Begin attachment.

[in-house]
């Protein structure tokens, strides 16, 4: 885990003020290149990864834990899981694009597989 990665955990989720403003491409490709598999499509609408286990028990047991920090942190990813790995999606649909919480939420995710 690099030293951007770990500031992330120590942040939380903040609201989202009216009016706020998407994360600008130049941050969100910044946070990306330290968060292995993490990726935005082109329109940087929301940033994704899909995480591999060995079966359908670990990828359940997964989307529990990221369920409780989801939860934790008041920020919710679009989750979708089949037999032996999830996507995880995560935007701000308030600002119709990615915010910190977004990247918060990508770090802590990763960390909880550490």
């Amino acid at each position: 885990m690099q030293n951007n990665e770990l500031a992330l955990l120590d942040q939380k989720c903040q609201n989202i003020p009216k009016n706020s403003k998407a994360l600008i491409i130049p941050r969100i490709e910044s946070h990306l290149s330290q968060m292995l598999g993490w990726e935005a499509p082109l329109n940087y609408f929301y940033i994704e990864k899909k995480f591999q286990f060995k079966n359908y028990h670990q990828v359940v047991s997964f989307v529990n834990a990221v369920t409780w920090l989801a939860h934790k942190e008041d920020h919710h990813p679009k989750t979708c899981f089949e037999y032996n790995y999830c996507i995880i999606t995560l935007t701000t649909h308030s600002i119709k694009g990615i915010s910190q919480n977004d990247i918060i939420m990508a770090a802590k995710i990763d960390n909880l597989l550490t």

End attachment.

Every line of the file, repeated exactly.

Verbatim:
[in-house]
């Protein structure tokens, strides 16, 4: 885990003020290149990864834990899981694009597989 990665955990989720403003491409490709598999499509609408286990028990047991920090942190990813790995999606649909919480939420995710 690099030293951007770990500031992330120590942040939380903040609201989202009216009016706020998407994360600008130049941050969100910044946070990306330290968060292995993490990726935005082109329109940087929301940033994704899909995480591999060995079966359908670990990828359940997964989307529990990221369920409780989801939860934790008041920020919710679009989750979708089949037999032996999830996507995880995560935007701000308030600002119709990615915010910190977004990247918060990508770090802590990763960390909880550490």
């Amino acid at each position: 885990m690099q030293n951007n990665e770990l500031a992330l955990l120590d942040q939380k989720c903040q609201n989202i003020p009216k009016n706020s403003k998407a994360l600008i491409i130049p941050r969100i490709e910044s946070h990306l290149s330290q968060m292995l598999g993490w990726e935005a499509p082109l329109n940087y609408f929301y940033i994704e990864k899909k995480f591999q286990f060995k079966n359908y028990h670990q990828v359940v047991s997964f989307v529990n834990a990221v369920t409780w920090l989801a939860h934790k942190e008041d920020h919710h990813p679009k989750t979708c899981f089949e037999y032996n790995y999830c996507i995880i999606t995560l935007t701000t649909h308030s600002i119709k694009g990615i915010s910190q919480n977004d990247i918060i939420m990508a770090a802590k995710i990763d960390n909880l597989l550490t």